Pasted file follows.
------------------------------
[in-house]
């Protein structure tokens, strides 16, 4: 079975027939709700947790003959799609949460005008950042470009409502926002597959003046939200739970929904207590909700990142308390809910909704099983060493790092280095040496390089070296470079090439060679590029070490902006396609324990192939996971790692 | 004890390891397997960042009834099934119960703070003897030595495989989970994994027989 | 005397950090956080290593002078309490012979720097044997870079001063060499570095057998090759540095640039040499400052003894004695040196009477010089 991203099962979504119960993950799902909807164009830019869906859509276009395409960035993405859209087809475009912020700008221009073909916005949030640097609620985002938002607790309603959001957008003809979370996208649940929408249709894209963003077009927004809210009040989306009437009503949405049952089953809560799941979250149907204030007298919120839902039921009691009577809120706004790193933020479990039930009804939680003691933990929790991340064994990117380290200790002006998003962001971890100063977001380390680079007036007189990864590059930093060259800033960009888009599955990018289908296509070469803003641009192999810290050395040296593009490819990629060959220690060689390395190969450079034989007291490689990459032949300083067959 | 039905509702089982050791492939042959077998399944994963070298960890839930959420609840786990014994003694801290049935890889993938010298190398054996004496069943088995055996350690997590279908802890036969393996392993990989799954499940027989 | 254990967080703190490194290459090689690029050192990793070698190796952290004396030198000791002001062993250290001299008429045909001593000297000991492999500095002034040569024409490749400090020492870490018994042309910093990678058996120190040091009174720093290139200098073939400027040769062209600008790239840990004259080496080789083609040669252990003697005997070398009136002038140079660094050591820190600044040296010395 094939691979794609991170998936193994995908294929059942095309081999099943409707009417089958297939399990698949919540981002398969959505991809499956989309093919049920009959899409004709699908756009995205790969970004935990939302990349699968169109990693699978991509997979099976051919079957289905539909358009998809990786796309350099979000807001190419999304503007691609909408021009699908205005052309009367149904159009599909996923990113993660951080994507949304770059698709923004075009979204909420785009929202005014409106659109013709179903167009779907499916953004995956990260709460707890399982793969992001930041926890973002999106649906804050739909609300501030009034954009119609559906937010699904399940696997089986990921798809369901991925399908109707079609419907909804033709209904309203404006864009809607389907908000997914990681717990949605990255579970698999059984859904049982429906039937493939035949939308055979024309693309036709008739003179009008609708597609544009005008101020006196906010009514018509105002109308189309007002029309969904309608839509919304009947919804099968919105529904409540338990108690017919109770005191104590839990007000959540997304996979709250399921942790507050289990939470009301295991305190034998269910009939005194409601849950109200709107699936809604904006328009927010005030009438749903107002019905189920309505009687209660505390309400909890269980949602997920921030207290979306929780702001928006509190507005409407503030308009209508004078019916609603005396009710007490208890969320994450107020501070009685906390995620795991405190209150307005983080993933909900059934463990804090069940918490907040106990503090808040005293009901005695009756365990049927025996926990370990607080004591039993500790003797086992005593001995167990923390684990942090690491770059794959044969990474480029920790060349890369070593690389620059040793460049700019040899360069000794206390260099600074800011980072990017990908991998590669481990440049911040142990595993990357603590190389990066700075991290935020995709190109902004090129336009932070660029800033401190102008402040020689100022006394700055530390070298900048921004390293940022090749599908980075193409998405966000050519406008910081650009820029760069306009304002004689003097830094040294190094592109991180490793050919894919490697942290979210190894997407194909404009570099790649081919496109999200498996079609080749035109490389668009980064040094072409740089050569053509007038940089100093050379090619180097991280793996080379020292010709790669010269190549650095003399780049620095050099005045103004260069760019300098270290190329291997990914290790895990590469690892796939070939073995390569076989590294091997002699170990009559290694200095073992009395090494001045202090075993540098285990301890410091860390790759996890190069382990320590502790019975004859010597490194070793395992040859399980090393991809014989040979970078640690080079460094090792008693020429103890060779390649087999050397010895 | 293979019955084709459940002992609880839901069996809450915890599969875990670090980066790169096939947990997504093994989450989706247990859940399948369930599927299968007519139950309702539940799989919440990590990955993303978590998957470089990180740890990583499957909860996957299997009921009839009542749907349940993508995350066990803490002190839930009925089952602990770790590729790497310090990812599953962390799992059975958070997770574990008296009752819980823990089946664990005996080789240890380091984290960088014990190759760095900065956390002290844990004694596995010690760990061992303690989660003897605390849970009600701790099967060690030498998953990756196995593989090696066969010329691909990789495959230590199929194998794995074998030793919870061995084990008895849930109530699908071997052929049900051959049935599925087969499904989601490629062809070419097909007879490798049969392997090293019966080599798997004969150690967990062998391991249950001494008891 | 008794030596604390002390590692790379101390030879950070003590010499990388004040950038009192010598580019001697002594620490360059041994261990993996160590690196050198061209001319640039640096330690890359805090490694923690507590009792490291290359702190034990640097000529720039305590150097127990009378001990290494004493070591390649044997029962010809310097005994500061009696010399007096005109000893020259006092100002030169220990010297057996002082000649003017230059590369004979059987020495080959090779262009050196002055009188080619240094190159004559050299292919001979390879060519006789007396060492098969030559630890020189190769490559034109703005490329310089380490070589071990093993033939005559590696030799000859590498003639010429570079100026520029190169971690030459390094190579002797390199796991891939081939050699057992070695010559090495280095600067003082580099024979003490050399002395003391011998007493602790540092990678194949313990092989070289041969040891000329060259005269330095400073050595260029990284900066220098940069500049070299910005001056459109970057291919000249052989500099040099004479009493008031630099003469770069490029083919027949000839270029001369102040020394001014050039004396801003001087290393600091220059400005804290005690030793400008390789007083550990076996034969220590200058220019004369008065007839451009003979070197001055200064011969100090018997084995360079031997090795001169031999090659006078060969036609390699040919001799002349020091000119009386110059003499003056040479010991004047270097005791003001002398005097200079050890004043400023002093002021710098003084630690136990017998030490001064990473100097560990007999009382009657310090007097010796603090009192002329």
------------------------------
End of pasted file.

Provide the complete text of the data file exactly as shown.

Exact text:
[in-house]
């Protein structure tokens, strides 16, 4: 079975027939709700947790003959799609949460005008950042470009409502926002597959003046939200739970929904207590909700990142308390809910909704099983060493790092280095040496390089070296470079090439060679590029070490902006396609324990192939996971790692 | 004890390891397997960042009834099934119960703070003897030595495989989970994994027989 | 005397950090956080290593002078309490012979720097044997870079001063060499570095057998090759540095640039040499400052003894004695040196009477010089 991203099962979504119960993950799902909807164009830019869906859509276009395409960035993405859209087809475009912020700008221009073909916005949030640097609620985002938002607790309603959001957008003809979370996208649940929408249709894209963003077009927004809210009040989306009437009503949405049952089953809560799941979250149907204030007298919120839902039921009691009577809120706004790193933020479990039930009804939680003691933990929790991340064994990117380290200790002006998003962001971890100063977001380390680079007036007189990864590059930093060259800033960009888009599955990018289908296509070469803003641009192999810290050395040296593009490819990629060959220690060689390395190969450079034989007291490689990459032949300083067959 | 039905509702089982050791492939042959077998399944994963070298960890839930959420609840786990014994003694801290049935890889993938010298190398054996004496069943088995055996350690997590279908802890036969393996392993990989799954499940027989 | 254990967080703190490194290459090689690029050192990793070698190796952290004396030198000791002001062993250290001299008429045909001593000297000991492999500095002034040569024409490749400090020492870490018994042309910093990678058996120190040091009174720093290139200098073939400027040769062209600008790239840990004259080496080789083609040669252990003697005997070398009136002038140079660094050591820190600044040296010395 094939691979794609991170998936193994995908294929059942095309081999099943409707009417089958297939399990698949919540981002398969959505991809499956989309093919049920009959899409004709699908756009995205790969970004935990939302990349699968169109990693699978991509997979099976051919079957289905539909358009998809990786796309350099979000807001190419999304503007691609909408021009699908205005052309009367149904159009599909996923990113993660951080994507949304770059698709923004075009979204909420785009929202005014409106659109013709179903167009779907499916953004995956990260709460707890399982793969992001930041926890973002999106649906804050739909609300501030009034954009119609559906937010699904399940696997089986990921798809369901991925399908109707079609419907909804033709209904309203404006864009809607389907908000997914990681717990949605990255579970698999059984859904049982429906039937493939035949939308055979024309693309036709008739003179009008609708597609544009005008101020006196906010009514018509105002109308189309007002029309969904309608839509919304009947919804099968919105529904409540338990108690017919109770005191104590839990007000959540997304996979709250399921942790507050289990939470009301295991305190034998269910009939005194409601849950109200709107699936809604904006328009927010005030009438749903107002019905189920309505009687209660505390309400909890269980949602997920921030207290979306929780702001928006509190507005409407503030308009209508004078019916609603005396009710007490208890969320994450107020501070009685906390995620795991405190209150307005983080993933909900059934463990804090069940918490907040106990503090808040005293009901005695009756365990049927025996926990370990607080004591039993500790003797086992005593001995167990923390684990942090690491770059794959044969990474480029920790060349890369070593690389620059040793460049700019040899360069000794206390260099600074800011980072990017990908991998590669481990440049911040142990595993990357603590190389990066700075991290935020995709190109902004090129336009932070660029800033401190102008402040020689100022006394700055530390070298900048921004390293940022090749599908980075193409998405966000050519406008910081650009820029760069306009304002004689003097830094040294190094592109991180490793050919894919490697942290979210190894997407194909404009570099790649081919496109999200498996079609080749035109490389668009980064040094072409740089050569053509007038940089100093050379090619180097991280793996080379020292010709790669010269190549650095003399780049620095050099005045103004260069760019300098270290190329291997990914290790895990590469690892796939070939073995390569076989590294091997002699170990009559290694200095073992009395090494001045202090075993540098285990301890410091860390790759996890190069382990320590502790019975004859010597490194070793395992040859399980090393991809014989040979970078640690080079460094090792008693020429103890060779390649087999050397010895 | 293979019955084709459940002992609880839901069996809450915890599969875990670090980066790169096939947990997504093994989450989706247990859940399948369930599927299968007519139950309702539940799989919440990590990955993303978590998957470089990180740890990583499957909860996957299997009921009839009542749907349940993508995350066990803490002190839930009925089952602990770790590729790497310090990812599953962390799992059975958070997770574990008296009752819980823990089946664990005996080789240890380091984290960088014990190759760095900065956390002290844990004694596995010690760990061992303690989660003897605390849970009600701790099967060690030498998953990756196995593989090696066969010329691909990789495959230590199929194998794995074998030793919870061995084990008895849930109530699908071997052929049900051959049935599925087969499904989601490629062809070419097909007879490798049969392997090293019966080599798997004969150690967990062998391991249950001494008891 | 008794030596604390002390590692790379101390030879950070003590010499990388004040950038009192010598580019001697002594620490360059041994261990993996160590690196050198061209001319640039640096330690890359805090490694923690507590009792490291290359702190034990640097000529720039305590150097127990009378001990290494004493070591390649044997029962010809310097005994500061009696010399007096005109000893020259006092100002030169220990010297057996002082000649003017230059590369004979059987020495080959090779262009050196002055009188080619240094190159004559050299292919001979390879060519006789007396060492098969030559630890020189190769490559034109703005490329310089380490070589071990093993033939005559590696030799000859590498003639010429570079100026520029190169971690030459390094190579002797390199796991891939081939050699057992070695010559090495280095600067003082580099024979003490050399002395003391011998007493602790540092990678194949313990092989070289041969040891000329060259005269330095400073050595260029990284900066220098940069500049070299910005001056459109970057291919000249052989500099040099004479009493008031630099003469770069490029083919027949000839270029001369102040020394001014050039004396801003001087290393600091220059400005804290005690030793400008390789007083550990076996034969220590200058220019004369008065007839451009003979070197001055200064011969100090018997084995360079031997090795001169031999090659006078060969036609390699040919001799002349020091000119009386110059003499003056040479010991004047270097005791003001002398005097200079050890004043400023002093002021710098003084630690136990017998030490001064990473100097560990007999009382009657310090007097010796603090009192002329």